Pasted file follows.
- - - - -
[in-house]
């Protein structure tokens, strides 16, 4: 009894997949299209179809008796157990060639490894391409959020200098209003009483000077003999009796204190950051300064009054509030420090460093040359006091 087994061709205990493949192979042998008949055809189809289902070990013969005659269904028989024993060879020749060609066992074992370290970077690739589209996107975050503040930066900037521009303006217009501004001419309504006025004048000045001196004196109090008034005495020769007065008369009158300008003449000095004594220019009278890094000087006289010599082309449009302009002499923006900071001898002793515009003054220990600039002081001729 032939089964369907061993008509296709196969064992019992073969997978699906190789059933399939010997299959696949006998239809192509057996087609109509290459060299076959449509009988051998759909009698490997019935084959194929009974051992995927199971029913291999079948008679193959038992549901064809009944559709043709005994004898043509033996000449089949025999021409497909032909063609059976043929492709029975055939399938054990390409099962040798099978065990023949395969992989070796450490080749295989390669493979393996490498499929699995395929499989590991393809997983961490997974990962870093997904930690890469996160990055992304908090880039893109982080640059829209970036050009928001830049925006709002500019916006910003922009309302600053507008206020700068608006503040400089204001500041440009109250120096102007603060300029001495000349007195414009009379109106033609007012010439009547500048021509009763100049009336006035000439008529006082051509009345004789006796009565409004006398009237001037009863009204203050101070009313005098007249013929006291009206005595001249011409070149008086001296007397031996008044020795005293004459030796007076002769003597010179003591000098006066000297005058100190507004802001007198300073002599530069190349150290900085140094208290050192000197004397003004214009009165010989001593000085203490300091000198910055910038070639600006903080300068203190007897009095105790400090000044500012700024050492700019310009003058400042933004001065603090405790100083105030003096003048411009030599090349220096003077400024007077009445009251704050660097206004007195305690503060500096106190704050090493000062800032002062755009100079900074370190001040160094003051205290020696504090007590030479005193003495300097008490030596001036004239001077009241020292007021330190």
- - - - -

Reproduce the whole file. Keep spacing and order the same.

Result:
[in-house]
């Protein structure tokens, strides 16, 4: 009894997949299209179809008796157990060639490894391409959020200098209003009483000077003999009796204190950051300064009054509030420090460093040359006091 087994061709205990493949192979042998008949055809189809289902070990013969005659269904028989024993060879020749060609066992074992370290970077690739589209996107975050503040930066900037521009303006217009501004001419309504006025004048000045001196004196109090008034005495020769007065008369009158300008003449000095004594220019009278890094000087006289010599082309449009302009002499923006900071001898002793515009003054220990600039002081001729 032939089964369907061993008509296709196969064992019992073969997978699906190789059933399939010997299959696949006998239809192509057996087609109509290459060299076959449509009988051998759909009698490997019935084959194929009974051992995927199971029913291999079948008679193959038992549901064809009944559709043709005994004898043509033996000449089949025999021409497909032909063609059976043929492709029975055939399938054990390409099962040798099978065990023949395969992989070796450490080749295989390669493979393996490498499929699995395929499989590991393809997983961490997974990962870093997904930690890469996160990055992304908090880039893109982080640059829209970036050009928001830049925006709002500019916006910003922009309302600053507008206020700068608006503040400089204001500041440009109250120096102007603060300029001495000349007195414009009379109106033609007012010439009547500048021509009763100049009336006035000439008529006082051509009345004789006796009565409004006398009237001037009863009204203050101070009313005098007249013929006291009206005595001249011409070149008086001296007397031996008044020795005293004459030796007076002769003597010179003591000098006066000297005058100190507004802001007198300073002599530069190349150290900085140094208290050192000197004397003004214009009165010989001593000085203490300091000198910055910038070639600006903080300068203190007897009095105790400090000044500012700024050492700019310009003058400042933004001065603090405790100083105030003096003048411009030599090349220096003077400024007077009445009251704050660097206004007195305690503060500096106190704050090493000062800032002062755009100079900074370190001040160094003051205290020696504090007590030479005193003495300097008490030596001036004239001077009241020292007021330190």